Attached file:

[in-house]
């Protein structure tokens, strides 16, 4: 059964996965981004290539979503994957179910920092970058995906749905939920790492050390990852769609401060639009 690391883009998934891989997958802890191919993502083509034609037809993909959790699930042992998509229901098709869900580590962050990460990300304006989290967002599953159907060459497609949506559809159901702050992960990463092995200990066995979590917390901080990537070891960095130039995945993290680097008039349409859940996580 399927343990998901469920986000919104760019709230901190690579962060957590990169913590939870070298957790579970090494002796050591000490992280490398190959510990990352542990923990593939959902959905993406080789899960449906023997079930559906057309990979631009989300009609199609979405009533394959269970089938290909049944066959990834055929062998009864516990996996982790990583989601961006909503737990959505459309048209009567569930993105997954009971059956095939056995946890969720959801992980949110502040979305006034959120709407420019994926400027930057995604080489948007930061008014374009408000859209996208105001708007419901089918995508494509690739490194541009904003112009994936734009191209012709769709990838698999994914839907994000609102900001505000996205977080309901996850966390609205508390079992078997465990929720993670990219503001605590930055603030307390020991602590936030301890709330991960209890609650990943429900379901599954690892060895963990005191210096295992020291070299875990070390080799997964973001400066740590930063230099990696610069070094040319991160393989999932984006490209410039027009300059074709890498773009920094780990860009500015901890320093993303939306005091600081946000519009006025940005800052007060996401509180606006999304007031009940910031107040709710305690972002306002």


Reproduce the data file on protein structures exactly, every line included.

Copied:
[in-house]
């Protein structure tokens, strides 16, 4: 059964996965981004290539979503994957179910920092970058995906749905939920790492050390990852769609401060639009 690391883009998934891989997958802890191919993502083509034609037809993909959790699930042992998509229901098709869900580590962050990460990300304006989290967002599953159907060459497609949506559809159901702050992960990463092995200990066995979590917390901080990537070891960095130039995945993290680097008039349409859940996580 399927343990998901469920986000919104760019709230901190690579962060957590990169913590939870070298957790579970090494002796050591000490992280490398190959510990990352542990923990593939959902959905993406080789899960449906023997079930559906057309990979631009989300009609199609979405009533394959269970089938290909049944066959990834055929062998009864516990996996982790990583989601961006909503737990959505459309048209009567569930993105997954009971059956095939056995946890969720959801992980949110502040979305006034959120709407420019994926400027930057995604080489948007930061008014374009408000859209996208105001708007419901089918995508494509690739490194541009904003112009994936734009191209012709769709990838698999994914839907994000609102900001505000996205977080309901996850966390609205508390079992078997465990929720993670990219503001605590930055603030307390020991602590936030301890709330991960209890609650990943429900379901599954690892060895963990005191210096295992020291070299875990070390080799997964973001400066740590930063230099990696610069070094040319991160393989999932984006490209410039027009300059074709890498773009920094780990860009500015901890320093993303939306005091600081946000519009006025940005800052007060996401509180606006999304007031009940910031107040709710305690972002306002």